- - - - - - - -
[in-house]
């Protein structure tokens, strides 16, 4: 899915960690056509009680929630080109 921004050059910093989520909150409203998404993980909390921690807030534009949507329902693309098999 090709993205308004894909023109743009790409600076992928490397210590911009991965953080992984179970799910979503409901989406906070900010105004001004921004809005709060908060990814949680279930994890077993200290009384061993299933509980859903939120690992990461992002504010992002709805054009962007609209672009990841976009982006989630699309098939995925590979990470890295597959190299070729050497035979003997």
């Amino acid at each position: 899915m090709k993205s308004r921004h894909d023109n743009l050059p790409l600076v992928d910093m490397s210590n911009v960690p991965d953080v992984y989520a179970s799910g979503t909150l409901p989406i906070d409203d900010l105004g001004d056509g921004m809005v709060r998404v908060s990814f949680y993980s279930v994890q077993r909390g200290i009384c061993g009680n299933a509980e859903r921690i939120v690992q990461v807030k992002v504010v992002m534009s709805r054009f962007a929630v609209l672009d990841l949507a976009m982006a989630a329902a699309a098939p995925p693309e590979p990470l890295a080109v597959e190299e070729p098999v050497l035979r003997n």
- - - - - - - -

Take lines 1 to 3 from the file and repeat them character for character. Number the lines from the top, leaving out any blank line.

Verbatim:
[in-house]
């Protein structure tokens, strides 16, 4: 899915960690056509009680929630080109 921004050059910093989520909150409203998404993980909390921690807030534009949507329902693309098999 090709993205308004894909023109743009790409600076992928490397210590911009991965953080992984179970799910979503409901989406906070900010105004001004921004809005709060908060990814949680279930994890077993200290009384061993299933509980859903939120690992990461992002504010992002709805054009962007609209672009990841976009982006989630699309098939995925590979990470890295597959190299070729050497035979003997």
């Amino acid at each position: 899915m090709k993205s308004r921004h894909d023109n743009l050059p790409l600076v992928d910093m490397s210590n911009v960690p991965d953080v992984y989520a179970s799910g979503t909150l409901p989406i906070d409203d900010l105004g001004d056509g921004m809005v709060r998404v908060s990814f949680y993980s279930v994890q077993r909390g200290i009384c061993g009680n299933a509980e859903r921690i939120v690992q990461v807030k992002v504010v992002m534009s709805r054009f962007a929630v609209l672009d990841l949507a976009m982006a989630a329902a699309a098939p995925p693309e590979p990470l890295a080109v597959e190299e070729p098999v050497l035979r003997n």